• How many executors should I allocate for my Spark job?
  • How much memory does each executor need?
  • How many cores should I be using?
  • Why do some Spark jobs take hours to process 10GB worth of data and how do I fix that problem?

In this blog, I’m going to go through each of these questions and provide some answers and insight. Before we proceed any further with this topic, let’s introduce some key concepts that are going to be used throughout this blog:

Partition:  A partition is a portion of a distributed data set. It is created by the default HDFS block size. Spark utilizes partitions to do parallel processing of data sets.

Tasks: Tasks are the units of work that can be run within an executor.

Core: A core is the processing unit within a CPU that determines the number of parallel tasks in Spark that can be run within an executor.

Executor: A process that is started on worker nodes that runs your job submission in memory or disk.

Application Master: Each YARN application spins up an application master process that has the responsibility to request resources from the resource manager. Once the resources are allocated the process then works with node managers to start the required containers within them.

Spark Tuning

 To begin, let’s start with going over how you can tune your Apache Spark jobs inside Talend. As mentioned previously, in your Talend Spark Job, you’ll find the Spark Configuration tab where you can set tuning properties.  This is always unchecked by default in Talend.

In this section, you are given the option to set the memory and cores that your application master and executors will use and how many executors your job will request. Now the main question  that comes up once you start filling the values in this section is “How do I determine the number of cores or memory my application master or executors need to have good performance?” Let’s tackle that question.

How to Choose the Number of Cores for Your Spark Job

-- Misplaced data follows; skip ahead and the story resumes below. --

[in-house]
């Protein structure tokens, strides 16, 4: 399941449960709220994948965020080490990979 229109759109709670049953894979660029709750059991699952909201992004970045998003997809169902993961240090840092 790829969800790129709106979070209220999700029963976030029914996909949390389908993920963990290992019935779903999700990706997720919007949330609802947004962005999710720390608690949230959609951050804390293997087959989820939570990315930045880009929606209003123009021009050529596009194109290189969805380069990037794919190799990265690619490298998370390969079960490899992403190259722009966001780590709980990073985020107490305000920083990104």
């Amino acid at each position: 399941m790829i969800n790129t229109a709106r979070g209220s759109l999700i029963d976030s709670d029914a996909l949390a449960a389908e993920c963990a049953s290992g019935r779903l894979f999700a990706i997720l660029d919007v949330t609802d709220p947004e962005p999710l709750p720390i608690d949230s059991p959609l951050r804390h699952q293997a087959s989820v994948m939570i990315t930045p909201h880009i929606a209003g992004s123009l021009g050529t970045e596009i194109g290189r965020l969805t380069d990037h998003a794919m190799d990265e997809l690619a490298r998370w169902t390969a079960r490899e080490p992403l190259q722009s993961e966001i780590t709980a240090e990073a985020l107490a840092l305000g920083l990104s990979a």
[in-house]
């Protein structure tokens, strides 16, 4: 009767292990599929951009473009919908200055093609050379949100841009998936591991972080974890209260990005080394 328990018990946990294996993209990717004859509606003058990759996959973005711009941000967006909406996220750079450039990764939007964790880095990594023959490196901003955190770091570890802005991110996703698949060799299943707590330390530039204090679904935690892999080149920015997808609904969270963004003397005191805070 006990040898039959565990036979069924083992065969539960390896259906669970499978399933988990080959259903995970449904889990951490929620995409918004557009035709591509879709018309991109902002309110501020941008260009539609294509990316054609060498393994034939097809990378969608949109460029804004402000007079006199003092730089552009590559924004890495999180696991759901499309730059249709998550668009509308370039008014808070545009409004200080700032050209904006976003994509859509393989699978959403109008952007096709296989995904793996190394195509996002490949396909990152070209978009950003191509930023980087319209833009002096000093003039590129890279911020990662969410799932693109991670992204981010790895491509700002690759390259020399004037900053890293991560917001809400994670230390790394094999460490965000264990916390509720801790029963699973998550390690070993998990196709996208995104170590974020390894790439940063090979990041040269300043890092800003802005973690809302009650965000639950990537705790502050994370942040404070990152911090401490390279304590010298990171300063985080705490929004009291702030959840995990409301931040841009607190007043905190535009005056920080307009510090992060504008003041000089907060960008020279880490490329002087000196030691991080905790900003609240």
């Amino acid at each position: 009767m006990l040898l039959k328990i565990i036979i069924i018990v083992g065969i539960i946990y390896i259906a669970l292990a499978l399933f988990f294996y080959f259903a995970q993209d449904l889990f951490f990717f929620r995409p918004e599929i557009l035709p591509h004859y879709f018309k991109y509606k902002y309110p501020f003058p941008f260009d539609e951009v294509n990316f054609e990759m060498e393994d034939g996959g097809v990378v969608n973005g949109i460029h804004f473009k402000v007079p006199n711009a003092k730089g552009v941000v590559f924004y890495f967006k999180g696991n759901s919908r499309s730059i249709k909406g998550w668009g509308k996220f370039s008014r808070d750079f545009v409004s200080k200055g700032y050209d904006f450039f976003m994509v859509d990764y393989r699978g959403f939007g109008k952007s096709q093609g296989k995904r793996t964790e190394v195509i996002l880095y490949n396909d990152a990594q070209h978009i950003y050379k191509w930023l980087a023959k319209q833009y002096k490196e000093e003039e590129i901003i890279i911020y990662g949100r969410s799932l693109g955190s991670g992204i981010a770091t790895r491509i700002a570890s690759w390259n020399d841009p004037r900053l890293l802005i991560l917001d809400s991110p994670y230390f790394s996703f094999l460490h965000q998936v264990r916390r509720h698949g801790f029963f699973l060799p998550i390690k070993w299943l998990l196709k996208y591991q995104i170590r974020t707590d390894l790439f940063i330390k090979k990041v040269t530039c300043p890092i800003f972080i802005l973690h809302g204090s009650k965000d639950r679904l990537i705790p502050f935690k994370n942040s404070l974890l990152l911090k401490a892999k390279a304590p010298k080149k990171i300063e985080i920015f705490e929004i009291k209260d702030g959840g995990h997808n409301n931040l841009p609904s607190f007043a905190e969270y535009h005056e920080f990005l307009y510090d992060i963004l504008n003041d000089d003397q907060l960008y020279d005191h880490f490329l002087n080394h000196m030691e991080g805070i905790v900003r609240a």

At this point, there are a few factors that we need to consider before proceeding any further. These are:

  1. The size of our datasets
  2. The time frame in which our job needs to be completed
  3. The operations and actions that our job is doing

Now with those factors in mind, we can start configuring our job to maximize performance. Let’s first start with tuning our application master. For the application master, we can leave the default values since it only does orchestration of resources and no processing which means there is no need for high values of memory or cores.

Our next step is to configure the memory and cores for our executors. The main question here is how many executors, memory and cores should be used. To find that answer, let’s imagine we have a Hadoop cluster that has 6 worker nodes and each one of them has 32 cores and 120GB of memory. The first thought that probably comes to mind is that the more concurrent tasks that we can have per executor the better our performance will be. When researching this, we can see in performance tuning guides from Hadoop distros like Cloudera as an example in the following link, it has been shown that more than 5 cores per executor will lead to bad HDFS I/O. As a result, the optimal value of cores for performance is 5.

Next, let’s look at how many executors we want to launch. Based on the number of cores and nodes, we can easily determine this number. As we mentioned 5 cores is the optimal number to use per executor. Now, from the each of the 32 cores we have per node we must remove the ones that we cannot use for our jobs as they are needed by the Operating System and Hadoop daemons running on the node. The Hadoop cluster management tool already does that for us, making it easier to determine how many cores per node we have available to use for our Spark jobs.